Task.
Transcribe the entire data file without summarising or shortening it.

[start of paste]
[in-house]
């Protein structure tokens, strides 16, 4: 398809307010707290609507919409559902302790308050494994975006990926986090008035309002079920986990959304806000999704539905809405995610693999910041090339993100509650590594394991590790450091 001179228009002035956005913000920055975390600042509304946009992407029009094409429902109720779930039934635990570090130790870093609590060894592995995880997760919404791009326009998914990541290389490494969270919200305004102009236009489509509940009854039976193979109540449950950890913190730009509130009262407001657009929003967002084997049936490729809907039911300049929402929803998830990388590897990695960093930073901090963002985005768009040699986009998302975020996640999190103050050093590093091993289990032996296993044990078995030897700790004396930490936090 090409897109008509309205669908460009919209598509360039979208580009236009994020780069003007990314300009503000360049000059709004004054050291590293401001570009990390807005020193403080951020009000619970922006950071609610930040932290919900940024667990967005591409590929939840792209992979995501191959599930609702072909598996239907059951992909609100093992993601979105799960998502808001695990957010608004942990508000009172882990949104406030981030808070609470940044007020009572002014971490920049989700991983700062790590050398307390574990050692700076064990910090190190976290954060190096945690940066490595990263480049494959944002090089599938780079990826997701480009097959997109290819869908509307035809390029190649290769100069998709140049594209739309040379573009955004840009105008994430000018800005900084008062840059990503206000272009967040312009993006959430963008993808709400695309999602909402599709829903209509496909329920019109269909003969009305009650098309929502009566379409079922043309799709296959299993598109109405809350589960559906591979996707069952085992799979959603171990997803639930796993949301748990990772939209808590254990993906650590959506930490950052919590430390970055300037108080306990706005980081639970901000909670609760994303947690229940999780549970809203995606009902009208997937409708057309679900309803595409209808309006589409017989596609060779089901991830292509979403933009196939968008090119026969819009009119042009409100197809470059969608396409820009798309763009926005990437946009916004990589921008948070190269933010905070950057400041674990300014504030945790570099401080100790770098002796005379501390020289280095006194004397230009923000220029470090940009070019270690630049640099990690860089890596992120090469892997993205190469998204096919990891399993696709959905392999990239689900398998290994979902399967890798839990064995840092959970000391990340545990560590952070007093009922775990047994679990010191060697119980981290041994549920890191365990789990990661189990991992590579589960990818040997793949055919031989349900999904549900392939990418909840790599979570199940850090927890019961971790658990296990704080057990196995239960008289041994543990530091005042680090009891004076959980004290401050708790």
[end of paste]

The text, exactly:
[in-house]
């Protein structure tokens, strides 16, 4: 398809307010707290609507919409559902302790308050494994975006990926986090008035309002079920986990959304806000999704539905809405995610693999910041090339993100509650590594394991590790450091 001179228009002035956005913000920055975390600042509304946009992407029009094409429902109720779930039934635990570090130790870093609590060894592995995880997760919404791009326009998914990541290389490494969270919200305004102009236009489509509940009854039976193979109540449950950890913190730009509130009262407001657009929003967002084997049936490729809907039911300049929402929803998830990388590897990695960093930073901090963002985005768009040699986009998302975020996640999190103050050093590093091993289990032996296993044990078995030897700790004396930490936090 090409897109008509309205669908460009919209598509360039979208580009236009994020780069003007990314300009503000360049000059709004004054050291590293401001570009990390807005020193403080951020009000619970922006950071609610930040932290919900940024667990967005591409590929939840792209992979995501191959599930609702072909598996239907059951992909609100093992993601979105799960998502808001695990957010608004942990508000009172882990949104406030981030808070609470940044007020009572002014971490920049989700991983700062790590050398307390574990050692700076064990910090190190976290954060190096945690940066490595990263480049494959944002090089599938780079990826997701480009097959997109290819869908509307035809390029190649290769100069998709140049594209739309040379573009955004840009105008994430000018800005900084008062840059990503206000272009967040312009993006959430963008993808709400695309999602909402599709829903209509496909329920019109269909003969009305009650098309929502009566379409079922043309799709296959299993598109109405809350589960559906591979996707069952085992799979959603171990997803639930796993949301748990990772939209808590254990993906650590959506930490950052919590430390970055300037108080306990706005980081639970901000909670609760994303947690229940999780549970809203995606009902009208997937409708057309679900309803595409209808309006589409017989596609060779089901991830292509979403933009196939968008090119026969819009009119042009409100197809470059969608396409820009798309763009926005990437946009916004990589921008948070190269933010905070950057400041674990300014504030945790570099401080100790770098002796005379501390020289280095006194004397230009923000220029470090940009070019270690630049640099990690860089890596992120090469892997993205190469998204096919990891399993696709959905392999990239689900398998290994979902399967890798839990064995840092959970000391990340545990560590952070007093009922775990047994679990010191060697119980981290041994549920890191365990789990990661189990991992590579589960990818040997793949055919031989349900999904549900392939990418909840790599979570199940850090927890019961971790658990296990704080057990196995239960008289041994543990530091005042680090009891004076959980004290401050708790």